This article employs cross-national and cross-cultural methods to investigate whether pathogen stress is a direct determinant of authoritarianism. The study controls on other factors such as famine, warfare, and malnutrition and evaluates alternative causal models.

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  4. Concentration of political power will be negatively associated with adults' political involvement in preindustrial societies (80).Ross, Marc Howard - Political organization and political participation: exit, voice, and loyalty..., 1988 - 2 Variables

    This article examines causes of political participation in pre-industrial societies, particularly the level of resources and organization of resources. Hirschman’s concepts of exit, voice, and loyalty are also discussed. A distinction is made between range of community decision-making and the degree of adult involvement. Results from a multiple regression analysis favor the more structural variables (i.e. organization of resources) in the prediction of political participation.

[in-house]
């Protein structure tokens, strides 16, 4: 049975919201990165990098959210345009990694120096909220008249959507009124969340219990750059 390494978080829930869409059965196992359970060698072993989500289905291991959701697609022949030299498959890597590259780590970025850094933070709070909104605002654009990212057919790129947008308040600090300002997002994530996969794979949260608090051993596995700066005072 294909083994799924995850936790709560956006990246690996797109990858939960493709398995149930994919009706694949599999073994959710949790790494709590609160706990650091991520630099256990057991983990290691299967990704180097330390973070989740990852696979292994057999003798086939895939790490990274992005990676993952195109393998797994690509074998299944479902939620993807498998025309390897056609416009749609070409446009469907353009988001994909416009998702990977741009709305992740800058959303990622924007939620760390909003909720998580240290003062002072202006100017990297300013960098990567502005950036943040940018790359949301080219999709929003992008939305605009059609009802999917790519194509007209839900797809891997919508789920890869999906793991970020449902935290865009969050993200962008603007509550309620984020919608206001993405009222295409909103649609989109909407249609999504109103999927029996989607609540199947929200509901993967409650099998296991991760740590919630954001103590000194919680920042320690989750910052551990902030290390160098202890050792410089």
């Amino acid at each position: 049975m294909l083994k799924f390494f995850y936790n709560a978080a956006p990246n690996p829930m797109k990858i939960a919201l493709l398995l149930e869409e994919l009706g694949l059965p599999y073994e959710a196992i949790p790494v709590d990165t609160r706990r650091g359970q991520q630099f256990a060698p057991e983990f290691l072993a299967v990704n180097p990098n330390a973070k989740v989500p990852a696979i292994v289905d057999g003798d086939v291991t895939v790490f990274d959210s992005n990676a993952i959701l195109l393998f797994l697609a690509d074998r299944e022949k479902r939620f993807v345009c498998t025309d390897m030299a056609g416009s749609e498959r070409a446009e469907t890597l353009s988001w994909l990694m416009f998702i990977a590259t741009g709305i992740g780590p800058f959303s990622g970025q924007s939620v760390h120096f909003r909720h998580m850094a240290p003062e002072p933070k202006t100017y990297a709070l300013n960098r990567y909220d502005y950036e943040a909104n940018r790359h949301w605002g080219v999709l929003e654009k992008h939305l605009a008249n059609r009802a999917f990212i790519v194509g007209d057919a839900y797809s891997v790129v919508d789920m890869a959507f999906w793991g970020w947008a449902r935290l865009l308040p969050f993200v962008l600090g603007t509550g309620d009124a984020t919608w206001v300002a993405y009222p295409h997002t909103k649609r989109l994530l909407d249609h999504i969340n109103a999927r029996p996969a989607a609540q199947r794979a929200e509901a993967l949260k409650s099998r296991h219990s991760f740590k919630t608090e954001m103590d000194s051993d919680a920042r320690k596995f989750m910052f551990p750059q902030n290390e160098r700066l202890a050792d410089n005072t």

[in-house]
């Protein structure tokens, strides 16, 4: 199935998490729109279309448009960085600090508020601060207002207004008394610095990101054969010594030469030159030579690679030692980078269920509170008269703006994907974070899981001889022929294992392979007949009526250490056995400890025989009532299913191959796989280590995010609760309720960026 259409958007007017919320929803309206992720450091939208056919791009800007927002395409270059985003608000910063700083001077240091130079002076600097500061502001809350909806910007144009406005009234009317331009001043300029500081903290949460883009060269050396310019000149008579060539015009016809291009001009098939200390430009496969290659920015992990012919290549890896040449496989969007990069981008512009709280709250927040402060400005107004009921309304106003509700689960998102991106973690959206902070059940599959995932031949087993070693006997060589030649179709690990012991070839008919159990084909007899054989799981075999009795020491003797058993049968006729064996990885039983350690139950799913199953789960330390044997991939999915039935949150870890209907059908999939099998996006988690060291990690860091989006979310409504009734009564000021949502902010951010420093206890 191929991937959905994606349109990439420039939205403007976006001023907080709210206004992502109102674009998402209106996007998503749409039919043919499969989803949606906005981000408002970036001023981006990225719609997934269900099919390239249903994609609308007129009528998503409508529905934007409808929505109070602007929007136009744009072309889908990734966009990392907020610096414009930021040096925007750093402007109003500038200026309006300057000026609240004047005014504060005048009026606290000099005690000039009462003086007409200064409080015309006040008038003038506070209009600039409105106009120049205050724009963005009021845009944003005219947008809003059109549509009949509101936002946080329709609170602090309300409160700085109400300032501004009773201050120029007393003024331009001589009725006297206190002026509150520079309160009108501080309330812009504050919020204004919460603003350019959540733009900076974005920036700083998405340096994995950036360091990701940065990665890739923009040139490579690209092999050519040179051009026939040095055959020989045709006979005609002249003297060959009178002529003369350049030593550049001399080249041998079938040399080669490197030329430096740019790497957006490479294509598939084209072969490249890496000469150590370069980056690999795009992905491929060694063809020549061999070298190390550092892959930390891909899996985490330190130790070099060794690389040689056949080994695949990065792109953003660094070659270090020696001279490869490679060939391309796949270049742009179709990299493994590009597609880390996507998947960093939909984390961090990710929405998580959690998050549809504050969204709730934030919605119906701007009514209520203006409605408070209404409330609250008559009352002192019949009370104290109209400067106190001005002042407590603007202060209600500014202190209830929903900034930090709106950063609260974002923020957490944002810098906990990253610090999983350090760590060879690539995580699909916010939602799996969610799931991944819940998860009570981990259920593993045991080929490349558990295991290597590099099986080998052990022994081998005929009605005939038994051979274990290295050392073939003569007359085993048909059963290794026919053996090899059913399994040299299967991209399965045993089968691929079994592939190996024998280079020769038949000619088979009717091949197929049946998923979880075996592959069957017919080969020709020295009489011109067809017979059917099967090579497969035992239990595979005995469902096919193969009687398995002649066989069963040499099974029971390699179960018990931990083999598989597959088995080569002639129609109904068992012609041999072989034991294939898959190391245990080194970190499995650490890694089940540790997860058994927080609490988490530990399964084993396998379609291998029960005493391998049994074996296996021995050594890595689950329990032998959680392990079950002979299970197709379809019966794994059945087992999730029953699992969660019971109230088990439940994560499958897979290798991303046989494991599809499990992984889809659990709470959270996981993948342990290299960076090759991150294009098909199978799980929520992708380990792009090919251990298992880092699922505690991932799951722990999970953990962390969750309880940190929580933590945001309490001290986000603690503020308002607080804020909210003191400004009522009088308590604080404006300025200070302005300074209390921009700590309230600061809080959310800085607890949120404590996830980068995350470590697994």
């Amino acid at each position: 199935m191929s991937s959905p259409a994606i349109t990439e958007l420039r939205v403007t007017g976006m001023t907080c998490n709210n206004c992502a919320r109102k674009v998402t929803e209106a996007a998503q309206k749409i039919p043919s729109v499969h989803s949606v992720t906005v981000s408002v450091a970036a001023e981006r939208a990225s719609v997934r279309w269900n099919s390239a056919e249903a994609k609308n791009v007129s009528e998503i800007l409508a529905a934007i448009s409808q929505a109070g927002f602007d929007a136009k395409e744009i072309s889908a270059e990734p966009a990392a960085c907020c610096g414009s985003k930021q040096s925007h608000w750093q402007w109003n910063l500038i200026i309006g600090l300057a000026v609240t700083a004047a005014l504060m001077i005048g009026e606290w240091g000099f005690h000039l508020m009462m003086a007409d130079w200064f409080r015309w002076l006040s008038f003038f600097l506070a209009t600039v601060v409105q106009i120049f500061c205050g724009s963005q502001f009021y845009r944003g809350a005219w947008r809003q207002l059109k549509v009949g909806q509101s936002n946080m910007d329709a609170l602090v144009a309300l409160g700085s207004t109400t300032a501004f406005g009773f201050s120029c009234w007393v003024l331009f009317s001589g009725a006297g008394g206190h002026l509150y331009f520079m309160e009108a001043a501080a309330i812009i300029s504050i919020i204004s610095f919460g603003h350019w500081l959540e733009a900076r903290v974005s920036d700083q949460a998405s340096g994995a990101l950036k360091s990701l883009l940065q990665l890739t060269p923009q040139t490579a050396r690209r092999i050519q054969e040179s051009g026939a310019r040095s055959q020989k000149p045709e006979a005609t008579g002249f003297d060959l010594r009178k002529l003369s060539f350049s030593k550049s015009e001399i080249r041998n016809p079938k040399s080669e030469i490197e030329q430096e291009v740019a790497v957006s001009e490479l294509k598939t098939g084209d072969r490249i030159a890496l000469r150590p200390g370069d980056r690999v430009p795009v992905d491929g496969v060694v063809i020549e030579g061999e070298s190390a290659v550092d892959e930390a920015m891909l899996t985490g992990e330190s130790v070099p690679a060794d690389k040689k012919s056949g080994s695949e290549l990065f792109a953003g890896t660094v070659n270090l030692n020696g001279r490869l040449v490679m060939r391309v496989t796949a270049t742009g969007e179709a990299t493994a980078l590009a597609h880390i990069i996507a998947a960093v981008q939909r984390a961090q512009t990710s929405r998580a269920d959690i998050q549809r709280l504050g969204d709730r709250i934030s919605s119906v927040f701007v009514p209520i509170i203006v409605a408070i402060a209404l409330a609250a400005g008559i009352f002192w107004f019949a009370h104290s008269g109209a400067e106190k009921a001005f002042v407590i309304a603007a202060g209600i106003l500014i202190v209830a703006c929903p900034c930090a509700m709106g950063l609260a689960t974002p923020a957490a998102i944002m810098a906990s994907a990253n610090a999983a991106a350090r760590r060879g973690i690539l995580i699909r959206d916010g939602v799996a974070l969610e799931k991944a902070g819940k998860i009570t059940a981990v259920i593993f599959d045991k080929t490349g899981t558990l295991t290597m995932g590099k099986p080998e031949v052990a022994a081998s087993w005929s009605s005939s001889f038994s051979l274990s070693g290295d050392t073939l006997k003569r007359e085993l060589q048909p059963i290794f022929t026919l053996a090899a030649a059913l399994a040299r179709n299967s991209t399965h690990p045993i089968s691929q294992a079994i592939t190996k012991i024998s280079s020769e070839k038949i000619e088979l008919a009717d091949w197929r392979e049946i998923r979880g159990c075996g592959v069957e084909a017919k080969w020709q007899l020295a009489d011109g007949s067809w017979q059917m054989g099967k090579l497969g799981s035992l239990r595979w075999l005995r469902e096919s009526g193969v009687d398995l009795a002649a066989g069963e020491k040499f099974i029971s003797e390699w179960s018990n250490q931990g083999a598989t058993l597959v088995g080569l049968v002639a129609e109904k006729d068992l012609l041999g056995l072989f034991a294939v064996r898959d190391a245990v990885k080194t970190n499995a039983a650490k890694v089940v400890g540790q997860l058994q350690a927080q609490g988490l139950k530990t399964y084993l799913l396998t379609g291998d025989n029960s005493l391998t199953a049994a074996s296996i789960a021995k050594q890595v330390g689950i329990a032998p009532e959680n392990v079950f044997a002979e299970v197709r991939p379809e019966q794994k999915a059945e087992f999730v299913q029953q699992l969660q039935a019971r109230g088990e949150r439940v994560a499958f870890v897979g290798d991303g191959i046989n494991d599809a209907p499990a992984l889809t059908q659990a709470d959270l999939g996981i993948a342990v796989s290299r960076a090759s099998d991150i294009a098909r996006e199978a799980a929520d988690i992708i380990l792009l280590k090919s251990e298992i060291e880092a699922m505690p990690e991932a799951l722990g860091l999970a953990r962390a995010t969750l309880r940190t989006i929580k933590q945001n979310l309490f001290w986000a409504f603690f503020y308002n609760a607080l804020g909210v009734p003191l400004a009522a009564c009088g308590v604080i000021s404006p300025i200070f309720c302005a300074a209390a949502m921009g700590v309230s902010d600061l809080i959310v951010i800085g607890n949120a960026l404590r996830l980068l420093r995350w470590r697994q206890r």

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  5. Concentration of political power will be positively associated with range of political decision making and the strength of cross-cutting ties in preindustrial societies (80).Ross, Marc Howard - Political organization and political participation: exit, voice, and loyalty..., 1988 - 3 Variables

    This article examines causes of political participation in pre-industrial societies, particularly the level of resources and organization of resources. Hirschman’s concepts of exit, voice, and loyalty are also discussed. A distinction is made between range of community decision-making and the degree of adult involvement. Results from a multiple regression analysis favor the more structural variables (i.e. organization of resources) in the prediction of political participation.